If you are facing drunk driving charges, you likely have a number of serious issues to confront, such as reviewing your legal options and bracing for the impact of these allegations. According to the Motor Vehicle Administration, Maryland drivers charged with DUI could spend months or years behind bars and face significant financial penalties. However, if you have a long-term mental illness or are struggling with serious mental problems (such as depression), these charges are likely even harder for you to confront.
Aside from the unique challenges that many people face while simultaneously dealing with mental problems and a DUI, some people struggling with mental hardships are actually more likely to find themselves in this position.
How can mental challenges increase the likelihood of DUI charges?
From post-traumatic stress disorder to severe depression, crippling anxiety, dementia and depersonalization, there are many different mental challenges that people face. These hardships can cloud one’s judgment and increase the likelihood of irrational decisions or mistakes, such as getting behind the wheel after drinking too much. Sometimes, people battling serious mental difficulties turn to alcohol in an attempt to self-medicate, or they take another intoxicating substance, resulting in charges when they are stopped by a law enforcement official. Oftentimes medicines prescribed by a doctor can enhance or exacerbate the effect of a small amount of alcohol. This means that a person may not actually be under the influence of alcohol but could be experiencing symptoms that mimic being drunk.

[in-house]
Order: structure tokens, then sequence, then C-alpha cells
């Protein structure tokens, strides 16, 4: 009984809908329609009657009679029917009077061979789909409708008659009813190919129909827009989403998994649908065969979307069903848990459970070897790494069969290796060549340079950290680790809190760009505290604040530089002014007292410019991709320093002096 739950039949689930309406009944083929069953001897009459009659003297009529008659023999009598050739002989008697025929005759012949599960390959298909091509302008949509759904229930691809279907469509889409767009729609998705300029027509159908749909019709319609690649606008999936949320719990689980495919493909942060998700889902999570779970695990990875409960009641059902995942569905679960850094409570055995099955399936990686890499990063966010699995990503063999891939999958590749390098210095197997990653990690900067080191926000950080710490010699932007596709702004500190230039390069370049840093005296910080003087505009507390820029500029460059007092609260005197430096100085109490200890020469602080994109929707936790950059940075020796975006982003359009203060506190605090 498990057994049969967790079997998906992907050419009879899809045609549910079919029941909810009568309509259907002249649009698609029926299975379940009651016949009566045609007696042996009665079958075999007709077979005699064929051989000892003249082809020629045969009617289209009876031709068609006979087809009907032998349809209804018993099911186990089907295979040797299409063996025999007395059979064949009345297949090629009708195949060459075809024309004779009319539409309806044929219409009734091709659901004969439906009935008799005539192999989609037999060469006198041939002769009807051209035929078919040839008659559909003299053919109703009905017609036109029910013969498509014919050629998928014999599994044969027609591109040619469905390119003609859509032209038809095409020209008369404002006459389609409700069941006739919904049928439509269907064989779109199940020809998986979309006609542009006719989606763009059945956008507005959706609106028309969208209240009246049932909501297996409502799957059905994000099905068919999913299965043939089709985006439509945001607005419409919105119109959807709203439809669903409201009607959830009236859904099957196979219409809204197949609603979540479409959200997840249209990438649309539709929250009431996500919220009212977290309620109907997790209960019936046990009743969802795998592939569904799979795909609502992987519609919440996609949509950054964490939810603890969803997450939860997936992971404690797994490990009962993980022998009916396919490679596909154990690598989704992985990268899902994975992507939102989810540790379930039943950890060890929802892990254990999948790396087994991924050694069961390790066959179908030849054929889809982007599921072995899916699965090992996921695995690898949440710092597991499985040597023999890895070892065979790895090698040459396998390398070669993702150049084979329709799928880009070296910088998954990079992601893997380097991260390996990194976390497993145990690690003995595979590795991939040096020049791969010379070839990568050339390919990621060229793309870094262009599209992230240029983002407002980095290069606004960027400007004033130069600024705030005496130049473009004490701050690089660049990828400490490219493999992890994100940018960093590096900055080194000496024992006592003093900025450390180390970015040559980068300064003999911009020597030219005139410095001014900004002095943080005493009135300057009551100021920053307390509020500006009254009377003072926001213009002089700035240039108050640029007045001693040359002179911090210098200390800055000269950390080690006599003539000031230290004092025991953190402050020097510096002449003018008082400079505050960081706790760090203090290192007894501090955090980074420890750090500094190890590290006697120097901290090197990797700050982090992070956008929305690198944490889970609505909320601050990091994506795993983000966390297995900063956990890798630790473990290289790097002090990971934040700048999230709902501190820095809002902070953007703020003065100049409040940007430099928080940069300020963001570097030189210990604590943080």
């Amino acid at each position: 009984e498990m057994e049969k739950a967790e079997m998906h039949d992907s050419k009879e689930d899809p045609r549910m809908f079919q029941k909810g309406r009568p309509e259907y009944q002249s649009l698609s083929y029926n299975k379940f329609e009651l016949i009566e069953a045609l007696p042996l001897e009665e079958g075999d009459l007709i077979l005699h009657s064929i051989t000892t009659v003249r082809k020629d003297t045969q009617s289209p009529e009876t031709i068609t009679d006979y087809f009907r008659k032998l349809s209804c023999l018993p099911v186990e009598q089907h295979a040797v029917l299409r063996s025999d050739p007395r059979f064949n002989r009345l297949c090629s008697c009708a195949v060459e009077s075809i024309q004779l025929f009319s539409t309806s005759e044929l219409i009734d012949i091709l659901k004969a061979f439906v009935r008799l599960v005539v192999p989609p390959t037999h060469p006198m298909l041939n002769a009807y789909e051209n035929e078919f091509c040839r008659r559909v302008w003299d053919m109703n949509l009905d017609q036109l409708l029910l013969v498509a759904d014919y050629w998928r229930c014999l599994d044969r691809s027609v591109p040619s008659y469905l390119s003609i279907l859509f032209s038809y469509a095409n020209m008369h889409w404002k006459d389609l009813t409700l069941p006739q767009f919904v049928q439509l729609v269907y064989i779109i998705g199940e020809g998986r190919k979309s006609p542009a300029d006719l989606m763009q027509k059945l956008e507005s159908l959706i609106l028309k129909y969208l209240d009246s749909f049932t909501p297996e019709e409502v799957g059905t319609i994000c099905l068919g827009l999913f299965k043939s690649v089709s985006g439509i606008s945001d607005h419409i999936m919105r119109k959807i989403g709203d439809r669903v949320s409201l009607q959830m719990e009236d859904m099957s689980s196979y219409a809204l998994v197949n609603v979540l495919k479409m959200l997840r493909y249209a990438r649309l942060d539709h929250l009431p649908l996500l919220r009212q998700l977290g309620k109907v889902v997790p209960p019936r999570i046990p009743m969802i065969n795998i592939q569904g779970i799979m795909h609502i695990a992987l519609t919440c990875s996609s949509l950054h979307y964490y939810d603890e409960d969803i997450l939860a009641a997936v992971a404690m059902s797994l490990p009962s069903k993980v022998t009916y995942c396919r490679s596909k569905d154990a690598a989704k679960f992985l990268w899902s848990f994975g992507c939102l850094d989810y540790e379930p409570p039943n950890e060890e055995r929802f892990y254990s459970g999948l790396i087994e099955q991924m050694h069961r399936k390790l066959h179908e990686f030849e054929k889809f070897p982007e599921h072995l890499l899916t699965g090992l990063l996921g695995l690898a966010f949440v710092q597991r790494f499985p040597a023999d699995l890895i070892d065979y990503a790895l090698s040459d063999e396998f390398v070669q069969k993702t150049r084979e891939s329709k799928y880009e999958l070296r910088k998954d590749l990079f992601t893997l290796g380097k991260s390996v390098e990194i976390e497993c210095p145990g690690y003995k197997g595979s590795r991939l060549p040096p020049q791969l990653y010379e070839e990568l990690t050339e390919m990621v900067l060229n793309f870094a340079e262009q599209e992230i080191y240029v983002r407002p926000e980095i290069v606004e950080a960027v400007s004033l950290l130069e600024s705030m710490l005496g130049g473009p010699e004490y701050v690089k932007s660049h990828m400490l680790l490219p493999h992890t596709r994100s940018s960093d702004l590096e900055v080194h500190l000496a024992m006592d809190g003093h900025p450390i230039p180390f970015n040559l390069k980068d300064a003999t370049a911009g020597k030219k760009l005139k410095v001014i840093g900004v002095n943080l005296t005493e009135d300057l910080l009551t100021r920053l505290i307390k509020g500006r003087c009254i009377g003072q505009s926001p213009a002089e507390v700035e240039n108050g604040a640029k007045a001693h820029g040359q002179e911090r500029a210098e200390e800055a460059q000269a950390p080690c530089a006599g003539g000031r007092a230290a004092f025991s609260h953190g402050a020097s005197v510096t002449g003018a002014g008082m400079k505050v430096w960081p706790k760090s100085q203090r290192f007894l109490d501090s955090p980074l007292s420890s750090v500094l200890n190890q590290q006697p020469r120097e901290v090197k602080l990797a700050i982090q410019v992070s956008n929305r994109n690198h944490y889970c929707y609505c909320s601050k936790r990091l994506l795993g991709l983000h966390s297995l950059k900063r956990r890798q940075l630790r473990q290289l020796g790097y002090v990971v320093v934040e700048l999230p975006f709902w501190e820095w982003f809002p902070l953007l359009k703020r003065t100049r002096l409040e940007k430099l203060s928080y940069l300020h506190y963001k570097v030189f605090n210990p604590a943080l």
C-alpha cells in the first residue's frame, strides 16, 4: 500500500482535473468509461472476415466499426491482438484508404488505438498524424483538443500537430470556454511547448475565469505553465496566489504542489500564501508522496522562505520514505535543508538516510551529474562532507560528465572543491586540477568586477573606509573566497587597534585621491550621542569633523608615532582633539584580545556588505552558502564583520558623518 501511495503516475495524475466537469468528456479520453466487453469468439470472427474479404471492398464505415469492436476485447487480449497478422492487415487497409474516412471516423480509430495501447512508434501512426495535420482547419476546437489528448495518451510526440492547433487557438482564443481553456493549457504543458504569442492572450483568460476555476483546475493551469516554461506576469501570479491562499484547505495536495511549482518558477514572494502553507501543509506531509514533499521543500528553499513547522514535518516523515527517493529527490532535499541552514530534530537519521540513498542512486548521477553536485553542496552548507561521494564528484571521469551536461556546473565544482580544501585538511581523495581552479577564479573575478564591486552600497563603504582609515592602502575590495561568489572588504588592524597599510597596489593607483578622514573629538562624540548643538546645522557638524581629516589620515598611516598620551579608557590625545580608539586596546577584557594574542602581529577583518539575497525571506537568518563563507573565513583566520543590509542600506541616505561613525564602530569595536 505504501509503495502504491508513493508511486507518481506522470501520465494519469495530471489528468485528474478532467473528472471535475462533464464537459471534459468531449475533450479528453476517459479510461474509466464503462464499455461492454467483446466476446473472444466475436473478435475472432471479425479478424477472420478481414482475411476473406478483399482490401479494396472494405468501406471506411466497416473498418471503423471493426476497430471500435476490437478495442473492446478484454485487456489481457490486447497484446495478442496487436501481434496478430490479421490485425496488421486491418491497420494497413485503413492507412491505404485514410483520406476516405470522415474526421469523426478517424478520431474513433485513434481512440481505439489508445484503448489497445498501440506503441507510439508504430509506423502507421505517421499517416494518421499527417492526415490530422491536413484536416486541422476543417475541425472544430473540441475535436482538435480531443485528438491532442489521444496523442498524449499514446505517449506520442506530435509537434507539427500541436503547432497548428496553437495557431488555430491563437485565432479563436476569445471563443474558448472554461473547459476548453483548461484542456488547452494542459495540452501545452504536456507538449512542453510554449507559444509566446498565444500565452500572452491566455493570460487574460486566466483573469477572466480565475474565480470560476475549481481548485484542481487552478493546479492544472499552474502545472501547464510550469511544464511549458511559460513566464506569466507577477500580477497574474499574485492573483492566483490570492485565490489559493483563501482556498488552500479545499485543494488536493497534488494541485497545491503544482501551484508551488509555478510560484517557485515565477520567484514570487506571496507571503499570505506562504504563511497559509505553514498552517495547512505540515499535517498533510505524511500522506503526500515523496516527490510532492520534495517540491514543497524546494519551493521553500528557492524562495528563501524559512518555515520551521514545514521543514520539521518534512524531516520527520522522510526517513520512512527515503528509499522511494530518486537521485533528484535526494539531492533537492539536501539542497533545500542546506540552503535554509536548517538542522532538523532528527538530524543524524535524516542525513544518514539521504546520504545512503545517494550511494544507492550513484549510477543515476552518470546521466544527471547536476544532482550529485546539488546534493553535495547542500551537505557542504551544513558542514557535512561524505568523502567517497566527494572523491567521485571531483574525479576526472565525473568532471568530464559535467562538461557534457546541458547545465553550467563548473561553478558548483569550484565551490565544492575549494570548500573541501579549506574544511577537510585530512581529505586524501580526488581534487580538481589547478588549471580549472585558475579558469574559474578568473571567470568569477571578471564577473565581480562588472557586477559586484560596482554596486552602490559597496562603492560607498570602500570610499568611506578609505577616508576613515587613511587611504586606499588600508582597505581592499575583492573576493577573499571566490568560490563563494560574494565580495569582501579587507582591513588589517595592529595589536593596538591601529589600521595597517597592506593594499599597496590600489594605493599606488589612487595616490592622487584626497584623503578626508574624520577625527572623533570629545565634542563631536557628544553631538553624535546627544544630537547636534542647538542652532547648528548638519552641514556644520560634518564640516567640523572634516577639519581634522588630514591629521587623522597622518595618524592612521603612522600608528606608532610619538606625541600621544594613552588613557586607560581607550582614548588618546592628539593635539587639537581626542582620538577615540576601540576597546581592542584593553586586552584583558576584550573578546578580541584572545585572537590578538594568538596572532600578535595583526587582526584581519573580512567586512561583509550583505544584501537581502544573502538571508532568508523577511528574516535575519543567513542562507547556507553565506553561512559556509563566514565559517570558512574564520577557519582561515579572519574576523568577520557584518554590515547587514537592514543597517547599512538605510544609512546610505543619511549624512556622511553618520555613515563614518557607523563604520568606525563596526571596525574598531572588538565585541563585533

How can you deal with a DUI case while battling mental hardships?
Although mental challenges are often very debilitating, it is crucial to thoroughly review your DUI case and do what you can to safeguard your future. Make sure you spend enough time looking into your legal rights and having your case evaluated by a competent DUI attorney.